Base de données Jurisprudence

Blanchiment d’argent


• Conversion/transfert du produit du crime


• Monnaies virtuelles
• Lutte contre le blanchiment d’argent

United-States of America v. Robert M. Faiella, a/k/a "BTCKing" and Charlie Shrem

Résumé des faits

Robert M. Faiella, a/k/a BTCKing, an underground Bitcoin exchanger, and Charlie Shrem, the Chief Executive Officer and Compliance Officer of a Bitcoin exchange company, schemed to sell over USD$1 million in bitcoins to users of Silk Road, a darkweb marketplace that enabled its users to buy and sell illicit drugs.

From December 2011 to October 2013, Robert M. Faiella ran an underground Bitcoin exchange on this website, where a wide variety of illicit drugs were bought and sold in bitcoins by the site’s users. He sold bitcoins, under the username “BTCKing”, to users who were seeking to buy drugs.. He operated via a company based in New York and named the “Company”. The Company was designed to enable customers to exchange cash for bitcoins without providing any personal identifying information, and it charged a fee for its service. Faiella then sold the bitcoins exchanged through the Company to Silk Road users at a markup.

Charlie Shrem was the CEO and Compliance Officer, and between August 2011 until approximately July 2013, was responsible for ensuring the Company’s compliance with anti-money laundering legislation. . He allowed Robert Faiella to use the Company’s services to buy bitcoins, personally processed Faiella’s orders and gave him discounts on his high-volume transactions. Despite the registration of the Company as a money services business, he did not file any suspicious activity reports to the Treasury Department and allegedly assisted Faiella to circumvent the Company’s AML restrictions.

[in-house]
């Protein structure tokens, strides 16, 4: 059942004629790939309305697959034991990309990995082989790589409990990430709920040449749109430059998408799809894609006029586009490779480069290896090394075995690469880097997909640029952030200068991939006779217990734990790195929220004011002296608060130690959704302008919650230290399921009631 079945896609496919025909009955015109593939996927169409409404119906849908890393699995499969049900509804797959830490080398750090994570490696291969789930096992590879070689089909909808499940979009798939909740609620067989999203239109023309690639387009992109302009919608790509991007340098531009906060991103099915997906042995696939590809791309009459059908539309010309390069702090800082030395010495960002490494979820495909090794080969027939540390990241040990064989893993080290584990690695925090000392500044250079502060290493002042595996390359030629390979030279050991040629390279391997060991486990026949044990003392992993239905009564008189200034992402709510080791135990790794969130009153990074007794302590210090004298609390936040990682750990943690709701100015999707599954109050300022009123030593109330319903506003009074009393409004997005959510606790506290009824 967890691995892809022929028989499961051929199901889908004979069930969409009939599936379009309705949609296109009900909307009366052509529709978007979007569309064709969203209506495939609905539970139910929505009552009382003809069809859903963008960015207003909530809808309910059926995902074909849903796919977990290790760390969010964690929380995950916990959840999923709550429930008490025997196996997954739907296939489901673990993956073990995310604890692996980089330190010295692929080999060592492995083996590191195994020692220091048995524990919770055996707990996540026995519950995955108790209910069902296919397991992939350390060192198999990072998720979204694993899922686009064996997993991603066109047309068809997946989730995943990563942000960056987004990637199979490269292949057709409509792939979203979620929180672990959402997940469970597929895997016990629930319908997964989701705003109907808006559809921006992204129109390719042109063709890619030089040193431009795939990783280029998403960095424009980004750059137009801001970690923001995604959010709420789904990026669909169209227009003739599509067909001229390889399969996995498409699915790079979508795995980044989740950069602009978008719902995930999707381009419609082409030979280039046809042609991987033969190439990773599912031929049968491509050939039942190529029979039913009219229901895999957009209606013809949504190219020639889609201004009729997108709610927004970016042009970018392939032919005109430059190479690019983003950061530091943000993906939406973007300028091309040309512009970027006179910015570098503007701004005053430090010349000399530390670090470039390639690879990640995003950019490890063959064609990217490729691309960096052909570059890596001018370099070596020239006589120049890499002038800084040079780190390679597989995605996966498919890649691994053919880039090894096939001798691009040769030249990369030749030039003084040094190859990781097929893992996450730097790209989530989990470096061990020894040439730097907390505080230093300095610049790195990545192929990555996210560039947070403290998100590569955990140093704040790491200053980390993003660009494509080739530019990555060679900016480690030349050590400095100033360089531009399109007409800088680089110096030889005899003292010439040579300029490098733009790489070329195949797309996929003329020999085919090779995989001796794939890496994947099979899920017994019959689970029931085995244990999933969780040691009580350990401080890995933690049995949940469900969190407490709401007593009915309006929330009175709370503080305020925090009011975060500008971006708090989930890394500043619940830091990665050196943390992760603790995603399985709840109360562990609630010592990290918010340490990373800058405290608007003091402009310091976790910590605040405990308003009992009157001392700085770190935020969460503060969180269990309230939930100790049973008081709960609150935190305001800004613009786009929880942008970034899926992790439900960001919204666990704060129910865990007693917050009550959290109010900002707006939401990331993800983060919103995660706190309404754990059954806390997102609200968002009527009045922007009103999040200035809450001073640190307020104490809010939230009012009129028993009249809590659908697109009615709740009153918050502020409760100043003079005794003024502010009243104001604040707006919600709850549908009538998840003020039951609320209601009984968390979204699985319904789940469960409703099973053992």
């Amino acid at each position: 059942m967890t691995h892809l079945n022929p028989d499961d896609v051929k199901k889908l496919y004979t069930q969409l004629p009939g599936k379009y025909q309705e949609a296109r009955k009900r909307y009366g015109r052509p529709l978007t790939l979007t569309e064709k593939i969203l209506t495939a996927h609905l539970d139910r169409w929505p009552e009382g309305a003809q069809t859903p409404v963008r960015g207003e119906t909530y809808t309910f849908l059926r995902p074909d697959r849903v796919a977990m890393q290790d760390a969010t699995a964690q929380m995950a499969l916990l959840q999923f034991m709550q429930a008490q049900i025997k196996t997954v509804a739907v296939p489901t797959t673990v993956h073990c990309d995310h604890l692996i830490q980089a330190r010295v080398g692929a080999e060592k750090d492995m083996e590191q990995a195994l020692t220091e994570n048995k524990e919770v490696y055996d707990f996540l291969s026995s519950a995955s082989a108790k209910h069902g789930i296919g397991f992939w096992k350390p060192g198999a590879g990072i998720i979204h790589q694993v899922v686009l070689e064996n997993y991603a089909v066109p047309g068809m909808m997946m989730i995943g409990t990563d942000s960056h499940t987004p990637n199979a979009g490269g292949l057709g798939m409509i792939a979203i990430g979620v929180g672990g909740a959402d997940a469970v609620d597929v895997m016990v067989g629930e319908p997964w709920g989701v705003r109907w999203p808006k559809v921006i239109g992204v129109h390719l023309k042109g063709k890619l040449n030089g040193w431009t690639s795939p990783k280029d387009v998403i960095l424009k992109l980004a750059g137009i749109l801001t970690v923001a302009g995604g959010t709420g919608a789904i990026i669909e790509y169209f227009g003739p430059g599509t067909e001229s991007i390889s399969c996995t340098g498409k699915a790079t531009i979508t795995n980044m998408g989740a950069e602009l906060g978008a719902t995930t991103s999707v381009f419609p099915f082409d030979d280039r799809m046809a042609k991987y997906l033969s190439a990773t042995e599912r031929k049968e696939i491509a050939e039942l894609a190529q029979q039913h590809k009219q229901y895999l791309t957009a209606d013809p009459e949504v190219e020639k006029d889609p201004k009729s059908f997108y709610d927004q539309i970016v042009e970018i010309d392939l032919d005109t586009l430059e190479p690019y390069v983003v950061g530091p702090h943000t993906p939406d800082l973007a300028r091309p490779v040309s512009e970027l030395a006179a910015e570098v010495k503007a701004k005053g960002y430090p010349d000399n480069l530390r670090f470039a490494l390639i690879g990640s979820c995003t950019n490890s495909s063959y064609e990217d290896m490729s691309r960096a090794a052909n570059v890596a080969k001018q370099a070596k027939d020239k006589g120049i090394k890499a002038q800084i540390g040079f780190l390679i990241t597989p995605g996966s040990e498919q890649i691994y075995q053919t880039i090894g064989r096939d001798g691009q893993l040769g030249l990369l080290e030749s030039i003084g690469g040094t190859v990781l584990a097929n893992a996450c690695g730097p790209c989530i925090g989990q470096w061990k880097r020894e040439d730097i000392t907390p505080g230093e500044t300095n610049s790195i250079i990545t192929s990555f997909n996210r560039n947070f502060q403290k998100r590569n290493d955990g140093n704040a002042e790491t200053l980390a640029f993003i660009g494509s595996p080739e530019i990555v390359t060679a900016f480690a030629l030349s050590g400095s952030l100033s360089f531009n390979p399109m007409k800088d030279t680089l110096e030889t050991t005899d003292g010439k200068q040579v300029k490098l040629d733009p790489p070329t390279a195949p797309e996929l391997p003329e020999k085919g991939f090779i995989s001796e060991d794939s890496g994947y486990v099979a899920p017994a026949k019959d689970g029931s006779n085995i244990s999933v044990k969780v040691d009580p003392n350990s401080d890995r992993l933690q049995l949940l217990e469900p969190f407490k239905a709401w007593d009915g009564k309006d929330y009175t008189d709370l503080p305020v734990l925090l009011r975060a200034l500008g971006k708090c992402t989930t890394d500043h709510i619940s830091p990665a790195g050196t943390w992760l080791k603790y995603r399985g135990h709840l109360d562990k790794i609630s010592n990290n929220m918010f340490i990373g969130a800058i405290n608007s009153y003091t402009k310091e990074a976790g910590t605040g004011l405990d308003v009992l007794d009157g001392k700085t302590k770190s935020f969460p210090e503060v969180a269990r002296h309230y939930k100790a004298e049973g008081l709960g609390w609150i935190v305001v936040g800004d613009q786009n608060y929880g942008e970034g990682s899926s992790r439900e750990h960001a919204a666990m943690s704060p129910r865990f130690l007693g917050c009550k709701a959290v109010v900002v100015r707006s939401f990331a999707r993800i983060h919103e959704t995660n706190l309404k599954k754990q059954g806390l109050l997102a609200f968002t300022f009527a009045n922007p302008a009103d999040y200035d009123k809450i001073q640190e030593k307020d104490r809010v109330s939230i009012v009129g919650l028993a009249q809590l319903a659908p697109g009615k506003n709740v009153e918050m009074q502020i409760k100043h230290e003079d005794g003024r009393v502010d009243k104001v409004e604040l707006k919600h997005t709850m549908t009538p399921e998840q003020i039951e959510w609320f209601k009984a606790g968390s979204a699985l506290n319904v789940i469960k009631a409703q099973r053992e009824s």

Several pieces of evidence gathered by the investigators showed that he himself purchased drugs on the Silkroad marketplace and was aware that his services contributed to Faiella’s underground bitcoin exchange for Silk Road users. Using this scheme, Charlie Shrem and Robert Faiella exchanged over USD$1 million in cash for bitcoins for the benefit of Silk Road users.

Commentaire / Faits marquants

The present case is directly linked to the undercover investigation of US law enforcement agencies on Silk Road market, one of the first large-scale darkmarket platforms that focused primarily on drugs, with almost 1 million registered users in 2013. This undercover investigation resulted in the shutdown of the website on July 2013, the seizure of bitcoins held on the platform and the arrest of its funder (see U.S v. Ulbricht, 31 F.Supp. 3d 540, S.D.N.Y. 2014).
Involving several of the Bitcoin’s pioneers, like Charlie Shrem, this case is of interest because of the absence of precedent concerning the definition of virtual currencies and its implications in terms of anti-money laundering obligations. The memorandum order rejecting Robert Faiella’s motion to dismiss discusses the application of 18 U.S Code Section 1956 and Section 1960 (defining the offence of laundering of monetary instruments and the prohibition of unlicensed money transmitting businesses) to virtual currencies. Robert Faeilla moved to dismiss the charge of operating an unlicensed money transmitting business on three grounds:
-       Bitcoin does not qualify as ‘money’ under Section 1960
-       Operating a Bitcoin exchange does not qualify as “transmitting money” under Section 1960
-       The defendant is not a “money transmitter” under Section 1960